The Man Who Saved New Orleans
Rod West knows exactly when the vast gulf between the power of a leadership position and the awesome responsibility it entails gaped open like a monstrous, devouring mouth.
West had just flown in a helicopter over the devastation left by Hurricane Katrina and now stood in Baton Rouge, La., before hundreds of electricity company employees to tell them their homes and former lives were gone. And as director of electric distribution operations for Entergy New Orleans, it was West’s job to restore the power to his hometown.
Heightening the tension of the moment, the former University of Notre Dame linebacker and tight end knew some of the employees would blame the messenger for barring their return home.
“I had a surreal feeling that I was an active observer of a movie in which I starred,” West says.
“I relied on what I learned at Notre Dame,” says West, now 44. “Trust, love and commitment. I had to answer those three questions Lou Holtz asked, but they had to answer ‘yes’ as well: Can I trust you? Do you care about me? Are you committed to working for excellence?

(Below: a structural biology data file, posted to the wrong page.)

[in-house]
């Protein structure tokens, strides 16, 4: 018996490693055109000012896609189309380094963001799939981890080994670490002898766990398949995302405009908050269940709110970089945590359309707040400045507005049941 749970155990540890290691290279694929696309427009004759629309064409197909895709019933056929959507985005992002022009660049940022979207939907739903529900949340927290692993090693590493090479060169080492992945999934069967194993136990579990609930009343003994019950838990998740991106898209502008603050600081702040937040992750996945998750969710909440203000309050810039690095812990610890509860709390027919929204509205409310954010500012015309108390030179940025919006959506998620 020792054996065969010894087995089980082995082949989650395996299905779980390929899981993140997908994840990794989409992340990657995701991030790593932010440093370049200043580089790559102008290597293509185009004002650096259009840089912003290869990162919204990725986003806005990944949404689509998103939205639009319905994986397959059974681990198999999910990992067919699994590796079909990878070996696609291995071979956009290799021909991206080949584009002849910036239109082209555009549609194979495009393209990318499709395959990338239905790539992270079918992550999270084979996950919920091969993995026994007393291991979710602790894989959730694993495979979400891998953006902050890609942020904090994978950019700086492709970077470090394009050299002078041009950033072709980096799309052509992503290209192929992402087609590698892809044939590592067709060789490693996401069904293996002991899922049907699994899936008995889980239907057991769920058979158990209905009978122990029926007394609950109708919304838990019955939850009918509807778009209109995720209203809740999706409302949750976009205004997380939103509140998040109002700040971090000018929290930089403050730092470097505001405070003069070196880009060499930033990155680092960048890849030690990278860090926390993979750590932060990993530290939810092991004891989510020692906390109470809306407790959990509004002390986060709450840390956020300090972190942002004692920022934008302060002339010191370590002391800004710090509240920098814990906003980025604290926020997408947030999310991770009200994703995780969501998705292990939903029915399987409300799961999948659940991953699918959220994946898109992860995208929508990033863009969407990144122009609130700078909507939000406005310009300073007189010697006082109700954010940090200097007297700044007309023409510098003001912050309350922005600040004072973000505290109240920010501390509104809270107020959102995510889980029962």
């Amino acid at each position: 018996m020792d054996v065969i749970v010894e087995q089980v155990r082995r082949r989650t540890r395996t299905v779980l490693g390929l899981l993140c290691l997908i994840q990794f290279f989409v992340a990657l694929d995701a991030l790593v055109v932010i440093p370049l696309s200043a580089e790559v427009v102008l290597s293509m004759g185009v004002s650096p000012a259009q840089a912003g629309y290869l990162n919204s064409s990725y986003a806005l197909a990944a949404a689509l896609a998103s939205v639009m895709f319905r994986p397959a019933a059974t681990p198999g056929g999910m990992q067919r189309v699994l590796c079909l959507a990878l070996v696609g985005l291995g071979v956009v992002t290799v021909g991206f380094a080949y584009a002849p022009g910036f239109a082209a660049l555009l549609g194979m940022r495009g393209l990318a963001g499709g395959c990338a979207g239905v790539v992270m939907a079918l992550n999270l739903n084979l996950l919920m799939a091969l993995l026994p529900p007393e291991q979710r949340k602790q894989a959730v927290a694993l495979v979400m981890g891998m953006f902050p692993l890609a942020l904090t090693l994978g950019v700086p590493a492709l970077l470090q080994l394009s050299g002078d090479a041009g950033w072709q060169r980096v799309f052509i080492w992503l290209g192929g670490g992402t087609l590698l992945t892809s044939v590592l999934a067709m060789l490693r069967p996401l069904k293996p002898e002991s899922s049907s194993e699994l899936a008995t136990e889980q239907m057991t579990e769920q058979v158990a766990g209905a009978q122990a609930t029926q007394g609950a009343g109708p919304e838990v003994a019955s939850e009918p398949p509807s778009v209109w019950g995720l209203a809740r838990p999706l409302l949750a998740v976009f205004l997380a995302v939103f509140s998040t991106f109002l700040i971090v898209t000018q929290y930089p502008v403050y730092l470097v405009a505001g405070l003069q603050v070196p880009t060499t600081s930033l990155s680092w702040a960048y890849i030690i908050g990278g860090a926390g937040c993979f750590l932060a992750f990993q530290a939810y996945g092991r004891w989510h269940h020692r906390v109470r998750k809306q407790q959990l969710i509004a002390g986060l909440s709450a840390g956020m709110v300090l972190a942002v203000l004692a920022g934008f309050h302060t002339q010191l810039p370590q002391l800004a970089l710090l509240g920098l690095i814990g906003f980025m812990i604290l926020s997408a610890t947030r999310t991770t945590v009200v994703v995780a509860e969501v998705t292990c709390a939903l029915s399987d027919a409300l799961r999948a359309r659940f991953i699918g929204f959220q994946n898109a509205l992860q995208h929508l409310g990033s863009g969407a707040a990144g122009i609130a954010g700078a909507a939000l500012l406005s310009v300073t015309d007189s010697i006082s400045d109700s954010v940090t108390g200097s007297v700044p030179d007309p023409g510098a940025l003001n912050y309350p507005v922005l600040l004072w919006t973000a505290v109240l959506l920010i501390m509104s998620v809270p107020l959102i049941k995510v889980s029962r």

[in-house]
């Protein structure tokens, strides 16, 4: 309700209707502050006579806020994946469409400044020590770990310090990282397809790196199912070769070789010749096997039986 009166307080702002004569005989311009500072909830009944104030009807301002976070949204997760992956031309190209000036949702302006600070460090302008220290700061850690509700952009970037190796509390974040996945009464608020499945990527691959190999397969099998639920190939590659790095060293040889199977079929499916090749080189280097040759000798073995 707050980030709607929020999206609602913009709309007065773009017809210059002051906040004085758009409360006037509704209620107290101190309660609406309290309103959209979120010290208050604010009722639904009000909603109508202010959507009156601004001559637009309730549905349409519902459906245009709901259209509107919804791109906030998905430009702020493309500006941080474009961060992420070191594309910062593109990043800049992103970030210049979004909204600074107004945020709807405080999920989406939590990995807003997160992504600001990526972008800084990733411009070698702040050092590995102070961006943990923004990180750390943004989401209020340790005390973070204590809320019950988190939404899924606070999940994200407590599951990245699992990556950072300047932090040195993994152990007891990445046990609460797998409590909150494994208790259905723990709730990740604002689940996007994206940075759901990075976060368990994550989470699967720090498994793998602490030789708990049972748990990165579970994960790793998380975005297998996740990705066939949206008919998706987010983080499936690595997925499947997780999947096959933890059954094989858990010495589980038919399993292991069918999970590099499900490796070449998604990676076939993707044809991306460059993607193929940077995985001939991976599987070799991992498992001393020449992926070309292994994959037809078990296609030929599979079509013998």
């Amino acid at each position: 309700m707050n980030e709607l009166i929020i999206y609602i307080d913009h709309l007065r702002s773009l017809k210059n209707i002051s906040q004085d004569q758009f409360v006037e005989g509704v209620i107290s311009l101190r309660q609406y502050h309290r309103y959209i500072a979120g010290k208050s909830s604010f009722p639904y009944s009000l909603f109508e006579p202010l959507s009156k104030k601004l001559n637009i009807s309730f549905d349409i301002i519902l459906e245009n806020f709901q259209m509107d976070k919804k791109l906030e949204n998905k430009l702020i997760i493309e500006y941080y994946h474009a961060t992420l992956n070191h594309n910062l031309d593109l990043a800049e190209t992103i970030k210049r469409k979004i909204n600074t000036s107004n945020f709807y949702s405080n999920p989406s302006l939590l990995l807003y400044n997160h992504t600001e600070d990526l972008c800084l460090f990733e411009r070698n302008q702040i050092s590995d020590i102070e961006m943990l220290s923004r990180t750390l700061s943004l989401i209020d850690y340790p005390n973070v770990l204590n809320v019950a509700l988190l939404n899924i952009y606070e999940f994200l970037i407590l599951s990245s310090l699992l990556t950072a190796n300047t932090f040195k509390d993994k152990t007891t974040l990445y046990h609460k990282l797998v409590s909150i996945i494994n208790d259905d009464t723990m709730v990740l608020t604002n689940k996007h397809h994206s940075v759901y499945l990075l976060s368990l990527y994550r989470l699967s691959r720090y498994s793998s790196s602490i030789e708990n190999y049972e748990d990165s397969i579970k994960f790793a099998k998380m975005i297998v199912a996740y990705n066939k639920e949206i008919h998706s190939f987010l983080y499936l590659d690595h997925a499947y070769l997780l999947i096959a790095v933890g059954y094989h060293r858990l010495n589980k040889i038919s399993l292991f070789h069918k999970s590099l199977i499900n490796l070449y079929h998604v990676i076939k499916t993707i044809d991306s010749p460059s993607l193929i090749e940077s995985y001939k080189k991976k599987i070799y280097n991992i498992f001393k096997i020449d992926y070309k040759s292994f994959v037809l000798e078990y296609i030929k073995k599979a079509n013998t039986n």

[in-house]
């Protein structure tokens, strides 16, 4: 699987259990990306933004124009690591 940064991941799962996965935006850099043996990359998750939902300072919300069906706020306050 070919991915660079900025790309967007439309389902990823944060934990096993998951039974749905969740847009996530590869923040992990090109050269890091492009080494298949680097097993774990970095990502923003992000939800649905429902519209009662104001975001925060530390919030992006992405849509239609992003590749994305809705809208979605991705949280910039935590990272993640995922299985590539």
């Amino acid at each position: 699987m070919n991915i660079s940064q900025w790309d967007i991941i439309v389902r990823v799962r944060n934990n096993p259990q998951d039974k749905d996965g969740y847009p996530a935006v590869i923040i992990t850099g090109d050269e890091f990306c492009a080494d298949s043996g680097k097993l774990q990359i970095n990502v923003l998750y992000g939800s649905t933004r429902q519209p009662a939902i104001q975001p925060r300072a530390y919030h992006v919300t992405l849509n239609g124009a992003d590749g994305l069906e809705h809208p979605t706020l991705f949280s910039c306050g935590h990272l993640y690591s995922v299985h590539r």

“Seven years later now, I see those employees and they remember vividly every word I said. They held on to the belief that I would do everything I could to make it OK.”
The slog of rebuilding began that day and would severely test the resiliency of the former member of the 1988 Irish championship football team. He got the job done, not only turning the lights back on, but later becoming the CEO to lead the company out of bankruptcy.
“You know that place you go when the monkey’s on your back,” he says, “when your legs are rubber, when it’s the fourth quarter or two-a-days—whatever cliché you have for when you want to quit—that’s the well I had to live in for months after Katrina.”
West credits his family, sports and Notre Dame with helping him locate that inner reservoir of strength.
West was born in Baton Rouge and raised in New Orleans. His father was a plant operator at Georgia Pacific and his mother was an administrator for Gulf States Utilities before working for Lockheed Martin. Neither went to college, but West says his family’s aspirations were never limited by what they lacked.
His parents expected a serious student—and that’s what they got. Attending Brother Martin High School, he realized early that he had athletic talent, too, though his first love was basketball. He played football, too, because he was big and fast and loved the camaraderie. He remembers great mentors like coach John Brown, who taught him to dig deep and shoot left-hand layups, but also Nancy Autin, who lifted the mystical veil draped over mathematics.
“I learned to have a passion for success, but football was not my life,” West says. He had decided to attend the U.S. Military Academy at West Point but agreed to let just-hired Coach Holtz visit him at home.